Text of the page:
Liberty Fairs New York says streetwear is still thriving

After the European menswear shows, there seemed to be a return to the the classic. Colors were more muted, tailoring was all the rage, and men were buttoned up, more traditional, and looked more ready for the boardroom than the streets of Williamsburg. This was an aberration compared to past seasons where streetwear was the style almighty, the one king to rule them all, and almost seemed immortal. Editors and buyers were then left scratching their heads asking themselves "Is the streetwear craze finally over?"

This week at Liberty Fairs New York, one of New York's premiere menswear tradeshows, brands were out to show us that streetwear is still very much thriving, although its most major moment might be over, but the demand is unquestionably there.

On whether or not streetwear is declining and there's a return to more formality, Ash Hester, sales manager of Bridge & Burn said, "That's preference. Streetwear had a hype and the sneaker phase had a lot of traction." She added that, "The international markets had a lot of influence on that, but again heritage brands have always had a market, and the voice for them just hasn't been as loud. What the influencers are putting out there also affects what you're watching and pay attention to. Streetwear will always have a voice, it just might not be the loudest in the industry."

Streetwear is still thriving as evidenced by Liberty Fashion Fairs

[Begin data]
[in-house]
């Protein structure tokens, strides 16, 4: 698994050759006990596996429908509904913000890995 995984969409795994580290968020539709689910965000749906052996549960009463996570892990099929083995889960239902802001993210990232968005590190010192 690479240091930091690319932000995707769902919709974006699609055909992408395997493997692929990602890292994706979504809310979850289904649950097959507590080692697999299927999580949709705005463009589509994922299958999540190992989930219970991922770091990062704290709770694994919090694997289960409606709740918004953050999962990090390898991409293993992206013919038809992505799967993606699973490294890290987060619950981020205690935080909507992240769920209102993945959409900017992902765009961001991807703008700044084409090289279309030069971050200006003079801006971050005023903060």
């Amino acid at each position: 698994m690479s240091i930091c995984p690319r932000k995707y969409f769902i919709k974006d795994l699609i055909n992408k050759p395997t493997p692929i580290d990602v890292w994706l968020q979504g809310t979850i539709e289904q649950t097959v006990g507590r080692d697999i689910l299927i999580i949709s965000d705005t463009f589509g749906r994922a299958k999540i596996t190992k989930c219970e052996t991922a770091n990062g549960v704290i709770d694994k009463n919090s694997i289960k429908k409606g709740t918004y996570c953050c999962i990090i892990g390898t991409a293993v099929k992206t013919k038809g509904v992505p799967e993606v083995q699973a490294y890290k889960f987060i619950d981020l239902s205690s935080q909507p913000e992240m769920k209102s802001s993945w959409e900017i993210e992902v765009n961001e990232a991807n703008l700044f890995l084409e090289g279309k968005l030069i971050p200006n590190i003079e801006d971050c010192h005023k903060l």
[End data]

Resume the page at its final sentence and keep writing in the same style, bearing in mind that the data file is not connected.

The menswear market is also on the rise, and studies are saying that menswear could eventually outpace womenswear. Lisa Kesselman, professor at FIT, believes that part of that is not because women aren't shopping, but rather you have more women buying menswear. "I think what's going on is we're getting away from traditional men's and ladies wear, and menswear is actually going to become more unisex," she said. "Streetwear I don't think is completely dead, but it's going to be changing. I think it'll be less structured, more casual, and intimate looking. They'll find themselves having to be more mainstream."

Kesselman also sees the rise of convertible clothing happening next, specifically meaning long- sleeve shirts that can convert to short-sleeve shirts and pants that can convert to shorts.

Max Amadeus, creative director of streetwear brand Control Sector, believes it is completely false that streetwear could go anywhere anytime soon. "If you just look at Virgil Abloh and everything he is done, he's at the helm of Louis Vuitton. He's bringing a streetwear element to luxury fashion," Amadeus said. "I think streetwear is becoming more popular if anything, and it's not going anywhere."

Just last August, AdWeek published an article discussing how streetwear has brought about the growth of luxury fashion. And while the European runways were quite somber in many ways, maximalist brands like Gucci, one of the most beloved labels by street style stars, are still reigning supreme. Balenciaga has managed to position itself as the top brand in the running at Kering after Gucci thanks in part to artistic director Demna Gvasalia's streetwear sensibilities.

While streetwear's hype moment might be gone, it certainly is not gone with the wind. Men are finding an appreciate for a good tailored piece again, and there's nothing wrong with that. Tastes are just more diversified, and streetwear is still going steady.

photo: via Libertyfairs.com
 

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